InterContinental Hotels on PR in a digital age, immersive comms, crises... and blaggers

Inside in-house: The global corporate affairs team at InterContinental Hotels Group (IHG) talks to PRWeek UK about the importance of traditional PR, the attributes agency partners must have, and the most common customer queries.

What’s the comms structure at IHG and how do you work within the wider international business?

Emma Corcoran, vice president of corporate affairs, IHG Europe We are called ‘global corporate affairs’ - which includes comms - because we have a global function. There are roughly 75 of us in the team worldwide and we are split into five sub teams throughout the Americas, Europe, Asia, the Middle East, Africa, and Greater China.

Meera Thakkar, corporate comms manager Across the spectrum, we cover all elements of communications. We have internal comms and owner comms – as we are a predominantly franchised business, meaning many of IHG's hotels are third-party owned and operated.

Gemma Bull, director of external comms, IHG Europe Then on the external side, we have corporate comms, which includes everything under the IHG banner, and we have consumer comms, which includes commercial work around our loyalty brands. We also have a public affairs function.

Mark Debenham, director, global external communications And as a function, we are a standalone. We don’t sit in marketing or any other division - we are a partner to the business.

Attending PRWeek's Strategic Internal Comms conference in November? Find out more here

How is comms viewed in the wider business – does the team have a seat at the top table?

Bull We have really built our reputation in the business, so lots of us have different seats at various leadership tables. That’s really changed over the last few years.

Thakkar Comms is one of the core objectives for solving business challenges at IHG. I don’t think that’s the same for every in-house team.

What is your agency set-up like?

Bull In Europe we have agencies across seven markets, but globally we use different agencies in different regions. In the UK, we use Hill+Knowlton Strategies as our retained agency, and we also work with Way To Blue for our Kimpton brand.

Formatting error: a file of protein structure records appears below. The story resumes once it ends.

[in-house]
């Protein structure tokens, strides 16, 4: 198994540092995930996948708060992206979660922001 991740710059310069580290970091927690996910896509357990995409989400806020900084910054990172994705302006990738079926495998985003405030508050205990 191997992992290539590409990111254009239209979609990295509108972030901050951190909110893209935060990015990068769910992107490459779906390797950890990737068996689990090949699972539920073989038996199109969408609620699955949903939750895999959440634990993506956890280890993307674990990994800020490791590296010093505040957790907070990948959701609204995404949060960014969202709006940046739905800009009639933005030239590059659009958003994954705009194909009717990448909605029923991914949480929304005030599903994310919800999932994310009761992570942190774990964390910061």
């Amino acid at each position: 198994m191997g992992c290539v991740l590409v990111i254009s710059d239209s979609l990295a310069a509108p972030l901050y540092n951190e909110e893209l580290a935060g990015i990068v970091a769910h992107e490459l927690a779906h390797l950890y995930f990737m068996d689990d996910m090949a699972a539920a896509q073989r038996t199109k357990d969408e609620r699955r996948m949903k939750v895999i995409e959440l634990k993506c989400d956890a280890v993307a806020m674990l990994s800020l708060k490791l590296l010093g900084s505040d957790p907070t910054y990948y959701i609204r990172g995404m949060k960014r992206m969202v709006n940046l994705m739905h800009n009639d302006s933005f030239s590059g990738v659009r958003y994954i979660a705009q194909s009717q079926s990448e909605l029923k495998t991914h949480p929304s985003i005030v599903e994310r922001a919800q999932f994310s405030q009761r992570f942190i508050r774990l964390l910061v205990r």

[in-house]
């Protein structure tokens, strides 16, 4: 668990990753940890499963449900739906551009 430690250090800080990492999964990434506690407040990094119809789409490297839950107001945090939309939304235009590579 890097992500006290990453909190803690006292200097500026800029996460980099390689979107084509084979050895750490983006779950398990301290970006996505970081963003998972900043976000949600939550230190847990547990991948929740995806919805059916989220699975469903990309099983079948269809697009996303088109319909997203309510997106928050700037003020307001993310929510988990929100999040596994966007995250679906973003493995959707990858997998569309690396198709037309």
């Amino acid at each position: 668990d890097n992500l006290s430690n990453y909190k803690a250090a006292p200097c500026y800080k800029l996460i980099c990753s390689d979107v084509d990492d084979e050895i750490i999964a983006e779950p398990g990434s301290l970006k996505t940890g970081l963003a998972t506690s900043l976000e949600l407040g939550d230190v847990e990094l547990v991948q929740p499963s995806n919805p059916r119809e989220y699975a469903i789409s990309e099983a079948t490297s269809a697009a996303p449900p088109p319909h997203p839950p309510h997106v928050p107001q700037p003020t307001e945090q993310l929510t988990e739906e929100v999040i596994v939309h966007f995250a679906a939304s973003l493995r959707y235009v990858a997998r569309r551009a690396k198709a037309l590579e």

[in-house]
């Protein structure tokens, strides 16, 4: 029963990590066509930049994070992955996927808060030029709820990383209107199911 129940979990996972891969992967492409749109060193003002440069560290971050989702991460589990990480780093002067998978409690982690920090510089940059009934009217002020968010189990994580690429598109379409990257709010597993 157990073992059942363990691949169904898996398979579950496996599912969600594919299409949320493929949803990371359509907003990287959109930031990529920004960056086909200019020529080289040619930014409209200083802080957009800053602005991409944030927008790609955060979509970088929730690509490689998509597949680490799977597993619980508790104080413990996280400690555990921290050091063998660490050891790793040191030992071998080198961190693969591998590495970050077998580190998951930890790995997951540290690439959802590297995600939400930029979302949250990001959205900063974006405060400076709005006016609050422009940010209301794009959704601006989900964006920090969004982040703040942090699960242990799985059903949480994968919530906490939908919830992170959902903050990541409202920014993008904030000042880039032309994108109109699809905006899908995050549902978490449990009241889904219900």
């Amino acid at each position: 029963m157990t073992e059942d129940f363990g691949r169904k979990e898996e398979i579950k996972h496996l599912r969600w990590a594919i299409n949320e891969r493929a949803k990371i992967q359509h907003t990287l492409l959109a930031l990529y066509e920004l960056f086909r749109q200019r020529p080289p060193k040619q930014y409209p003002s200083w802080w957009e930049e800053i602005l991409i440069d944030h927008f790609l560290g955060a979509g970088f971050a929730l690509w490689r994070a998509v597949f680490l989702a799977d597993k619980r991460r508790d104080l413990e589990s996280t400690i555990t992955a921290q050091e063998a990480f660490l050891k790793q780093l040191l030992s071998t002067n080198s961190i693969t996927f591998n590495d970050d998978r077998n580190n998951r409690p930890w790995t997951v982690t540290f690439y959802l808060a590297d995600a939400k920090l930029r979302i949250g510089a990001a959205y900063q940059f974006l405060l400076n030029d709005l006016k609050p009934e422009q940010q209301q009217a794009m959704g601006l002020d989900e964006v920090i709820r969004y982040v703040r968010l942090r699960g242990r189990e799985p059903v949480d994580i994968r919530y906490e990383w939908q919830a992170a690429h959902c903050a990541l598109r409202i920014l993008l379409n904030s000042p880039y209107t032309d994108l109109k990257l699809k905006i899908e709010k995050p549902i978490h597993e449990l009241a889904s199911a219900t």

Debenham Globally, we use Brunswick in an advisory role for corporate and financial PR.

What standout feature must a PR agency have?

Corcoran They need to feel like an extension of the team. We do a lot of work in-house, so they have to feel like one of us. They also have to understand how the business works.

Neil Maidment, head of content and editorial, global corporate affairs They need to understand each brand individually and they need to be flexible and be able to work really quickly.

Corcoran We do review the accounts regularly, but we won’t call a pitch just because a year has passed. If there are issues with agencies, we work through them and hopefully that agency comes out the other side. We pride ourselves on our agency relationships; we don’t want to be that client that nobody wants to work with.

What are some of the most common queries you deal with?

Corcoran There’s one answer to that: "can I have a free room"?

Iman Denney-Brown, external communications executive I must get that question about 20 times per day – and even more than that during the summer holidays.

Debenham On the corporate side of things, we frequently talk to our partners about helping them understand our business model and the franchisee element of IHG and its brands. 

What’s the balance of proactive and reactive PR, and which takes up more of your time?

Bull We’d never plan our year and allow gaps for reactive PR. We plan our year to be proactive, but then we obviously have to be flexible. If something comes up that’s reactive and needs to take priority, the team is very understanding. We are a 24/7 team so we will work through evenings and weekends if we need to. I don’t think you could work in this job if you were not flexible - you have to be to become a well-rounded comms person.